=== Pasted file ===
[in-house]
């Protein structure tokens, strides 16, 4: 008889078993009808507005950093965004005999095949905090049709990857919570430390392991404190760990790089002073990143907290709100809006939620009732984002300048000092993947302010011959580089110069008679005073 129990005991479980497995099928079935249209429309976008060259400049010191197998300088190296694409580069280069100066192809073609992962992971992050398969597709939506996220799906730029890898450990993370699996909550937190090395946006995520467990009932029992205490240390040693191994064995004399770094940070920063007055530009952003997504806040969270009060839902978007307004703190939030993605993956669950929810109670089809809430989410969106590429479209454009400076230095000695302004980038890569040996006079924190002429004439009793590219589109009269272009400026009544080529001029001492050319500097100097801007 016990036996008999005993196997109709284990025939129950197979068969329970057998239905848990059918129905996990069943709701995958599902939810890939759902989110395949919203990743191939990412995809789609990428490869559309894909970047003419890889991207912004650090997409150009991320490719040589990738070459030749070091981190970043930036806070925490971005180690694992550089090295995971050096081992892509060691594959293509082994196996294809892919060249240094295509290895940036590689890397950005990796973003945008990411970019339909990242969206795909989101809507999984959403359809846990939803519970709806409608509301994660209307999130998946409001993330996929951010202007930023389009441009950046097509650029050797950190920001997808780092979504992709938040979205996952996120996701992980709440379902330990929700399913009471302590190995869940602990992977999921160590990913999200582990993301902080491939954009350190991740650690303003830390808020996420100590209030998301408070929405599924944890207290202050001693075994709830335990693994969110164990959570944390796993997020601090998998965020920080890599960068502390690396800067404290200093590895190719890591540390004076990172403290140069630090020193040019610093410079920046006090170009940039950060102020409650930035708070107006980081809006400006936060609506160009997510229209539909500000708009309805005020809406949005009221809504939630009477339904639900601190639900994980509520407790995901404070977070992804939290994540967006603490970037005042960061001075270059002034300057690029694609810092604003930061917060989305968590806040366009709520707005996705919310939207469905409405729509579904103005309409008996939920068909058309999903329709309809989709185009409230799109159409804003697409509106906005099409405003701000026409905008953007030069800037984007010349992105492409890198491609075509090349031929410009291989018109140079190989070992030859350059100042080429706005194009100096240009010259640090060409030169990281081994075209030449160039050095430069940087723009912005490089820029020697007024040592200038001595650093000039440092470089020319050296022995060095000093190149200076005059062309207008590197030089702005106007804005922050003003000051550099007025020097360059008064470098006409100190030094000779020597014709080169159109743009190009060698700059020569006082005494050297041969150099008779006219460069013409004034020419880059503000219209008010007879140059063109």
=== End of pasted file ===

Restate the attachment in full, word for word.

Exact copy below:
[in-house]
């Protein structure tokens, strides 16, 4: 008889078993009808507005950093965004005999095949905090049709990857919570430390392991404190760990790089002073990143907290709100809006939620009732984002300048000092993947302010011959580089110069008679005073 129990005991479980497995099928079935249209429309976008060259400049010191197998300088190296694409580069280069100066192809073609992962992971992050398969597709939506996220799906730029890898450990993370699996909550937190090395946006995520467990009932029992205490240390040693191994064995004399770094940070920063007055530009952003997504806040969270009060839902978007307004703190939030993605993956669950929810109670089809809430989410969106590429479209454009400076230095000695302004980038890569040996006079924190002429004439009793590219589109009269272009400026009544080529001029001492050319500097100097801007 016990036996008999005993196997109709284990025939129950197979068969329970057998239905848990059918129905996990069943709701995958599902939810890939759902989110395949919203990743191939990412995809789609990428490869559309894909970047003419890889991207912004650090997409150009991320490719040589990738070459030749070091981190970043930036806070925490971005180690694992550089090295995971050096081992892509060691594959293509082994196996294809892919060249240094295509290895940036590689890397950005990796973003945008990411970019339909990242969206795909989101809507999984959403359809846990939803519970709806409608509301994660209307999130998946409001993330996929951010202007930023389009441009950046097509650029050797950190920001997808780092979504992709938040979205996952996120996701992980709440379902330990929700399913009471302590190995869940602990992977999921160590990913999200582990993301902080491939954009350190991740650690303003830390808020996420100590209030998301408070929405599924944890207290202050001693075994709830335990693994969110164990959570944390796993997020601090998998965020920080890599960068502390690396800067404290200093590895190719890591540390004076990172403290140069630090020193040019610093410079920046006090170009940039950060102020409650930035708070107006980081809006400006936060609506160009997510229209539909500000708009309805005020809406949005009221809504939630009477339904639900601190639900994980509520407790995901404070977070992804939290994540967006603490970037005042960061001075270059002034300057690029694609810092604003930061917060989305968590806040366009709520707005996705919310939207469905409405729509579904103005309409008996939920068909058309999903329709309809989709185009409230799109159409804003697409509106906005099409405003701000026409905008953007030069800037984007010349992105492409890198491609075509090349031929410009291989018109140079190989070992030859350059100042080429706005194009100096240009010259640090060409030169990281081994075209030449160039050095430069940087723009912005490089820029020697007024040592200038001595650093000039440092470089020319050296022995060095000093190149200076005059062309207008590197030089702005106007804005922050003003000051550099007025020097360059008064470098006409100190030094000779020597014709080169159109743009190009060698700059020569006082005494050297041969150099008779006219460069013409004034020419880059503000219209008010007879140059063109």